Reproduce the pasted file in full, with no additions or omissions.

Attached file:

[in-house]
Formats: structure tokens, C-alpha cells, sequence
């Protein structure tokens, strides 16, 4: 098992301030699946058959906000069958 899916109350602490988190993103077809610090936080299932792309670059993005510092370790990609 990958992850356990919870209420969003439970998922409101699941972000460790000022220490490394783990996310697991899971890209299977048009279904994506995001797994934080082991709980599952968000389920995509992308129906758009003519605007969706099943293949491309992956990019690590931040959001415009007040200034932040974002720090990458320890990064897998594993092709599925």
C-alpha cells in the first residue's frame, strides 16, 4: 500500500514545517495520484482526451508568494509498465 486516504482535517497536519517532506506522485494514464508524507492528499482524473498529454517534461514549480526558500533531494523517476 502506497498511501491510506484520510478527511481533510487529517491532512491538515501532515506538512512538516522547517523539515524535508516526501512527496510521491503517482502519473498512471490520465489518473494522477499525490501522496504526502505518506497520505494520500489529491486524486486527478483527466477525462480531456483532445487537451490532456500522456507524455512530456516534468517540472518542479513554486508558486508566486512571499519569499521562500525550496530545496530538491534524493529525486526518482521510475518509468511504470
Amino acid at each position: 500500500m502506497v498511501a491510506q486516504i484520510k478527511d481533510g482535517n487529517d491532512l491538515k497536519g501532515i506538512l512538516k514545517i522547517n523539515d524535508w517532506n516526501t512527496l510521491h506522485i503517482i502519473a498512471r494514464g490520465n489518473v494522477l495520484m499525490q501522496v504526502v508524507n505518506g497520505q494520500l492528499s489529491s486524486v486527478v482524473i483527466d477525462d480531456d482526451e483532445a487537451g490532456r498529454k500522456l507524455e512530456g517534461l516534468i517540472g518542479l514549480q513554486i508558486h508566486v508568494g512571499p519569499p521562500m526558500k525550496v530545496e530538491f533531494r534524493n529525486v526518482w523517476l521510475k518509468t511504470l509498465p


[in-house]
Formats: structure tokens, C-alpha cells, sequence
């Protein structure tokens, strides 16, 4: 098992301030699946058959906000069958 899916109350602490988190993103077809610090936080299932792309670059993005510092370790990609 990958992850356990919870209420969003439970998922409101699941972000460790000022220490490394783990996310697991899971890209299977048009279904994506995001797994934080082991709980599952968000389920995509992308129906758009003519605007969706099943293949491309992956990019690590931040959001415009007040200034932040974002720090990458320890990064897998594993092709599925």
C-alpha cells in the first residue's frame, strides 16, 4: 500500500514545517495520484482526451508568494509498465 486516504482535517497536519517532506506522485494514464508524507492528499482524473498529454517534461514549480526558500533531494523517476 502506497498511501491510506484520510478527511481533510487529517491532512491538515501532515506538512512538516522547517523539515524535508516526501512527496510521491503517482502519473498512471490520465489518473494522477499525490501522496504526502505518506497520505494520500489529491486524486486527478483527466477525462480531456483532445487537451490532456500522456507524455512530456516534468517540472518542479513554486508558486508566486512571499519569499521562500525550496530545496530538491534524493529525486526518482521510475518509468511504470
Amino acid at each position: 500500500m502506497v498511501a491510506q486516504i484520510k478527511d481533510g482535517n487529517d491532512l491538515k497536519g501532515i506538512l512538516k514545517i522547517n523539515d524535508w517532506n516526501t512527496l510521491h506522485i503517482i502519473a498512471r494514464g490520465n489518473v494522477l495520484m499525490q501522496v504526502v508524507n505518506g497520505q494520500l492528499s489529491s486524486v486527478v482524473i483527466d477525462d480531456d482526451e483532445a487537451g490532456r498529454k500522456l507524455e512530456g517534461l516534468i517540472g518542479l514549480q513554486i508558486h508566486v508568494g512571499p519569499p521562500m526558500k525550496v530545496e530538491f533531494r534524493n529525486v526518482w523517476l521510475k518509468t511504470l509498465p